The Czech Republic's highest court said it will deliver a ruling next week on a complaint filed by Czech senators against the European Union's Lisbon Treaty, which could hold up reform of the unwieldy 27-member bloc.
A functioning Europe depends on the Czech supreme court
The Czech Constitutional Court heard the case Tuesday and will likely announce its decision on Tuesday, November 3, according to secretary-general of the court, Tomas Langasek.
The proceedings at the Czech Constitutional Court have stirred intense international interest because the Lisbon Treaty, designed to streamline the administrative and decision-making processes in the EU, hangs in the balance.
The Czech Republic is the only country yet to ratify the treaty. Without its signature, the European Commission, the EU's executive body, would be in legal limbo and unable to fill appointments set to expire at the end of this month.
"Only when we have legal clarity about the (Lisbon) Treaty can we decide about the new top posts in the EU," said Sweden's Minister for European Affairs, Cecilia Malmstrom, whose country currently hold the rotating EU presidency.
Swedish EU Affairs Minister says Europe is in legal limbo
The group of Czech senators who filed the complaint say the treaty undermines national sovereignty and is at odds with the Czech constitution.
Czech President Vaclav Klaus has also been very critical of the treaty, demanding an "opt-out" clause with regard to the EU's human rights charter. Klaus has said that if the treaty were approved as is, it would allow ethnic Germans, expelled under the Benes Decrees in postwar Czechoslovakia to reclaim their property and file damage claims.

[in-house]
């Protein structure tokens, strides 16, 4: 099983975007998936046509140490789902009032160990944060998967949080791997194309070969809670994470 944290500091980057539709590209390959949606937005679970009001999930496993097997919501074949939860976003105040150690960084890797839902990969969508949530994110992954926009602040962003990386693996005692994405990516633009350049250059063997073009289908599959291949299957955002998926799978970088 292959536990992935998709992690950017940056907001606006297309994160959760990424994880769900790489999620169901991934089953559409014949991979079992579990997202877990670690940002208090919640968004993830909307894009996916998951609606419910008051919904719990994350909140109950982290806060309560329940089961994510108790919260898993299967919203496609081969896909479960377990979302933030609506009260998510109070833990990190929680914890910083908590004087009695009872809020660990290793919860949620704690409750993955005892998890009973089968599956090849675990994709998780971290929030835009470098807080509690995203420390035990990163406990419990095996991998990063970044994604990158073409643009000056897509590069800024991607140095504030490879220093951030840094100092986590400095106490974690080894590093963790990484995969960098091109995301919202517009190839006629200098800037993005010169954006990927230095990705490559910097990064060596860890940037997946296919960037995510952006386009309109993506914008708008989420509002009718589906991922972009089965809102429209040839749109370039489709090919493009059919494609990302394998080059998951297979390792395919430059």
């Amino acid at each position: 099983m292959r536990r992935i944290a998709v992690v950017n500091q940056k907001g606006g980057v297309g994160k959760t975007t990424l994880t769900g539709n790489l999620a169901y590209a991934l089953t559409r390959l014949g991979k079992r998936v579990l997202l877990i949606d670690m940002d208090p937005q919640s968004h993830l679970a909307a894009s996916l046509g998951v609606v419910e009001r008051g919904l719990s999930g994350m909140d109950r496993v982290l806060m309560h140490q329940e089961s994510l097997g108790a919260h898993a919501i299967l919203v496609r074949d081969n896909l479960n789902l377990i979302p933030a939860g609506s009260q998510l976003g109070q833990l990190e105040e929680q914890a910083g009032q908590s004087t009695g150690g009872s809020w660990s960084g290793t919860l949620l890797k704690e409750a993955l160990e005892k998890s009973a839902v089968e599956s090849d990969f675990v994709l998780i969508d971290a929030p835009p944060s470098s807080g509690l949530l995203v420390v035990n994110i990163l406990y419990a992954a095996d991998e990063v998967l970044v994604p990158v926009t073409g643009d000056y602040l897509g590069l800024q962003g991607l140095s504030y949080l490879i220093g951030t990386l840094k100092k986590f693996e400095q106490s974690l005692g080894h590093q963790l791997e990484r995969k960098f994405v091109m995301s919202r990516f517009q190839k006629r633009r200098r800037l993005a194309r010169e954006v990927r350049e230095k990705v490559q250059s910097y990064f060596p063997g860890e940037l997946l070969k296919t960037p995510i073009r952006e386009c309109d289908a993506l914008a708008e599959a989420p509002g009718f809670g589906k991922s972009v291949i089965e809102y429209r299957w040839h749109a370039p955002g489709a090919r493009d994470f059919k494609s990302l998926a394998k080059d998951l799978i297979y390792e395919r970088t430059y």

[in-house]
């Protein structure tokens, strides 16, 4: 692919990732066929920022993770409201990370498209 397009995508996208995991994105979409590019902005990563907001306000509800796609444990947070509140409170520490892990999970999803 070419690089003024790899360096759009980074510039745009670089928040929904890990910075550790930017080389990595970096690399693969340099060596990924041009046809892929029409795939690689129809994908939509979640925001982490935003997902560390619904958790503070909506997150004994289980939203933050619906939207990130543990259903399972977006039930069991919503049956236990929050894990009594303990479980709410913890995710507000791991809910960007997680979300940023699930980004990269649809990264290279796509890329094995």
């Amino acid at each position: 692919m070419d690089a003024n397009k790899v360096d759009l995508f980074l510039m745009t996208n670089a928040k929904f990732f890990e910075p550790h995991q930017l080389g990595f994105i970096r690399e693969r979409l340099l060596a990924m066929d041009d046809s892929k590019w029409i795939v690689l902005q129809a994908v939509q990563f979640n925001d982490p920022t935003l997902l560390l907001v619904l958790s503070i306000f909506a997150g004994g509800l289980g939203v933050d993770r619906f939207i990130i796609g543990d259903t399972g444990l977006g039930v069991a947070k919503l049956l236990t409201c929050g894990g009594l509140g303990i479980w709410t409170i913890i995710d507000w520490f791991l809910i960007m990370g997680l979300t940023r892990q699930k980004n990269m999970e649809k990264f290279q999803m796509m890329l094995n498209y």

Slovakia now eager to have the same privilege
The move by the Czechs has led neighboring Slovakia to demand a similar opt-out. Foreign Minister Miroslav Lajcak on Monday said his country "would insist on the same political and legal protections as the Czech Republic" because it shares the same post-World War II law that deported millions of ethnic Germans and Hungarians from then-united Czechoslovakia.
The Czech Republic is the last holdout
Most legal experts say the Czech court, which has already rejected one challenge by the Senate, will throw out the senators' appeal.
It could issue a ruling on Tuesday, or take longer to do so. Czech Prime Minister Jan Fischer, who would like to see the Lisbon Treaty ratified, said on Monday that he did not expect the final ruling until later.
Rejection of the appeal would give President Klaus the legal authority to sign the Lisbon Treaty. He cannot sign before the ruling.
However, if the court accepts the appeal, the Czech constitution would have to be changed to allow ratification. And this could be a lengthy process with an uncertain outcome.
Editor: Nancy Isenson